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Life to Eagle (LiTE)

Troop 57 Life-to-Eagle Process  (follow the link to see the many steps to the highest of Scout ranks)

Useful BSA or Troop57 Eagle Links and Information
  1. Binder cover - Scout’s name, Troop #, and either a picture of the project or the Eagle Scout symbol.  
  2. Eagle Scout Application
  3. Service Project Workbook (Project Approval and Signature Page, Final Plan, Report and Final Signature Page)
  4. Photos
  5. Statement of Life Purpose and list of leadership positions and awards outside of Boy Scouts (for Eagle App. Req. 7, see below). 
  6. Individual History Report from your Troopmaster account (Reports menu --> Advancement)
  7. Scout Individual Participation Report from your Troopmaster account (Reports menu --> Activities)
  8. Appendix - Supporting information (additional drawings, expense sheets, etc.)
(All of this with tabbed separators to make it easy to navigate through the book.)  

Helpful information on Eagle Application Requirement 6:  
        Statement of Ambitions and Life Purpose and list of leadership positions and awards.

Here's a helpful link:  http://www.ehow.com/how_4814388_write-eagle-scout-personal-statement.html

Instructions on writing the statement of purpose and life ambition  
Writing Tips
  1. Type or print legibly. If you use a computer, don't forget to use spell check.
  2. Use your own words. Write in a way that reflects your personality. Strive for a friendly, confident tone, not too stiff or too casual.
  3. Have a parent, teacher or trusted friend read through your finished statement to check grammar, spelling and clarity.

Composing Your Statement
1. What are your ambitions through high school and beyond? Will you attend college? What career do you hope to pursue? What talents will you develop? Do you plan to start a family, open a business or give back to your community? Be specific. Think big. How do you want to change the world?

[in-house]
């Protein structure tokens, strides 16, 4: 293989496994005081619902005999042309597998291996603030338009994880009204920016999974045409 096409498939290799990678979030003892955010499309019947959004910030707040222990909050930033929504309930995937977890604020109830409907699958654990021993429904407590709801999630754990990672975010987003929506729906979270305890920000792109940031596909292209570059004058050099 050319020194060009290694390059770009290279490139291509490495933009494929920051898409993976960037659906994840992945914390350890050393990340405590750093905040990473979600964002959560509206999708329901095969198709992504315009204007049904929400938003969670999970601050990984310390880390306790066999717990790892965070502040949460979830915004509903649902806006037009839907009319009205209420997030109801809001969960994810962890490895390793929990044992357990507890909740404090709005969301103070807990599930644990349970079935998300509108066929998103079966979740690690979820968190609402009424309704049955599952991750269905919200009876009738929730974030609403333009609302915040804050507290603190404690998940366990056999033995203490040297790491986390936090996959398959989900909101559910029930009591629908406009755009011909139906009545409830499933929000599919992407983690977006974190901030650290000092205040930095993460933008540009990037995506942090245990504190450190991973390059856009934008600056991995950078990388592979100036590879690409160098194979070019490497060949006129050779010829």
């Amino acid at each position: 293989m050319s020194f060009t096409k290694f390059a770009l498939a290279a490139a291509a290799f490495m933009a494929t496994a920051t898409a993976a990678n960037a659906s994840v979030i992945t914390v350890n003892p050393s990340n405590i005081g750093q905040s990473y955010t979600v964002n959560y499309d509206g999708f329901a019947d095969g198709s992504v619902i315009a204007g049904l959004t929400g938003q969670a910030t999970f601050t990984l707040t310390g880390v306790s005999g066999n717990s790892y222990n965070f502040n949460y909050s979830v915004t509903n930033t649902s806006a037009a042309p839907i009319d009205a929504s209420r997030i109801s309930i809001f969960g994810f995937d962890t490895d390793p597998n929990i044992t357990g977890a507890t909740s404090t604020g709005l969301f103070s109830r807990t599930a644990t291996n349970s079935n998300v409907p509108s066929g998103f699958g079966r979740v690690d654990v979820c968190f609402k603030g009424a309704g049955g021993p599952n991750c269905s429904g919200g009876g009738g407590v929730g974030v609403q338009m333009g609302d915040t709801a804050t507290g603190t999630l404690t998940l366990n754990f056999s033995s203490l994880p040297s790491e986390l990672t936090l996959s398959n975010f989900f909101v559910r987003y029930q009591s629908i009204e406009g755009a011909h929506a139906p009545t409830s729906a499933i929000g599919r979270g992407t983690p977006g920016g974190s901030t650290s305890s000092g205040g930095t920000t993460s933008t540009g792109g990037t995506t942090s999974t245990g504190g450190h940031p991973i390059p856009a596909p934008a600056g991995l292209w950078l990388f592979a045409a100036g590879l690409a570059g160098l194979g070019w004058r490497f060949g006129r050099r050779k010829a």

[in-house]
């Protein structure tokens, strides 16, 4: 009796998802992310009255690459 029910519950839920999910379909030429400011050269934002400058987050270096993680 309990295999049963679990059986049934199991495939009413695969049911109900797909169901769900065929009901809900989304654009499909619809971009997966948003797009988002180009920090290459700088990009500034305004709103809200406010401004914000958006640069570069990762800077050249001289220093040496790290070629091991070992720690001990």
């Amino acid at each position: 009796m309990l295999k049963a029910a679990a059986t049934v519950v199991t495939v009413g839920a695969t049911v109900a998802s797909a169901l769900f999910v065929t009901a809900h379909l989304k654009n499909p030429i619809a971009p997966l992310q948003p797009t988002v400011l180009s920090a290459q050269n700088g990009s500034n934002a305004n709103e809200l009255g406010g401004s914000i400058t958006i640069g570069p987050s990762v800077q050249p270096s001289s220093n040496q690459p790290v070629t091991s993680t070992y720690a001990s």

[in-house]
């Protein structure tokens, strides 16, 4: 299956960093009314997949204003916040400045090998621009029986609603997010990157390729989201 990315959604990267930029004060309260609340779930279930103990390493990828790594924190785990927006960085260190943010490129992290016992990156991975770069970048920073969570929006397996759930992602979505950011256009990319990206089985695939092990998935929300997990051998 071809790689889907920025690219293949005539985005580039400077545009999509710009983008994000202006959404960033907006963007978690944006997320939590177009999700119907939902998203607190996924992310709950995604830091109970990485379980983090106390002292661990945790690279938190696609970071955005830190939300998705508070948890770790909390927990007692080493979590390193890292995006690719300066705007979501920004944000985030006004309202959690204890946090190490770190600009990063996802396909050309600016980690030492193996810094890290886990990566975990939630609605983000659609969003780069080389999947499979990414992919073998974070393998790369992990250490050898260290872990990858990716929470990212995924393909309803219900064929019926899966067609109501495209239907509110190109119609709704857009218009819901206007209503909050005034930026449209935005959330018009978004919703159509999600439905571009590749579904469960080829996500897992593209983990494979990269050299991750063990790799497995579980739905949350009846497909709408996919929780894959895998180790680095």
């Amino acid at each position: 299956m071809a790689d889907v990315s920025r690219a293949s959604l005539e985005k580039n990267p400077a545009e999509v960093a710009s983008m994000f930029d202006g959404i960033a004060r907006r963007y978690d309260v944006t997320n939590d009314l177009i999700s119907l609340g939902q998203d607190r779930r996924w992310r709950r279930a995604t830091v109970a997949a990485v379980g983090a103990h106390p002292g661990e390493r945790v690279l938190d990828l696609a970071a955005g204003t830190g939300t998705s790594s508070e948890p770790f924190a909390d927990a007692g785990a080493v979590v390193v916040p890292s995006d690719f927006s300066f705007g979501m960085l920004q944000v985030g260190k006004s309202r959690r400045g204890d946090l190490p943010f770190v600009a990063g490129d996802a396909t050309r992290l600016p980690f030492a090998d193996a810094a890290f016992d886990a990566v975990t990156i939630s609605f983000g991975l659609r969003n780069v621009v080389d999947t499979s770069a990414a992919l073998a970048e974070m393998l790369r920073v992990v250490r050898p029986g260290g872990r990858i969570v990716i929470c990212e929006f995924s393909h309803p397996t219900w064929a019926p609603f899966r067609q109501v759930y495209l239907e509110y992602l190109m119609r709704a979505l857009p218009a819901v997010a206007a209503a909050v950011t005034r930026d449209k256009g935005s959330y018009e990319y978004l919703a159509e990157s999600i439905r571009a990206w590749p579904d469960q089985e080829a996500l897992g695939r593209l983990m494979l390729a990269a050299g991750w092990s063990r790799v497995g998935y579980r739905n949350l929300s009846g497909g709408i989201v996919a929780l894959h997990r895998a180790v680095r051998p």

Aim for about 500 words. This portion should be in essay form, organized into paragraphs. 
Focus on one main idea per paragraph. For example, discuss goals for personal development in one paragraph, career goals in the next. Include stories or personal experiences that have shaped your character and ambitions, but keep them brief and relevant.

2. List positions in which you demonstrated leadership skills. Include roles such as camp counselor, student-body officer, community volunteer, mentor or project leader. Don't worry about being modest. This is your chance to shine. This portion of your statement can be presented in bullet form. Limit each bullet point to the type of organization, the position held, responsibilities and length of service.

3. List any awards or honors received. According to www.eaglescout.org, honors aren't limited to medals and plaques. They can include a newspaper article, a letter of thanks or anything that made you feel special. Use bullet form. Stick to one or two sentences per bullet point.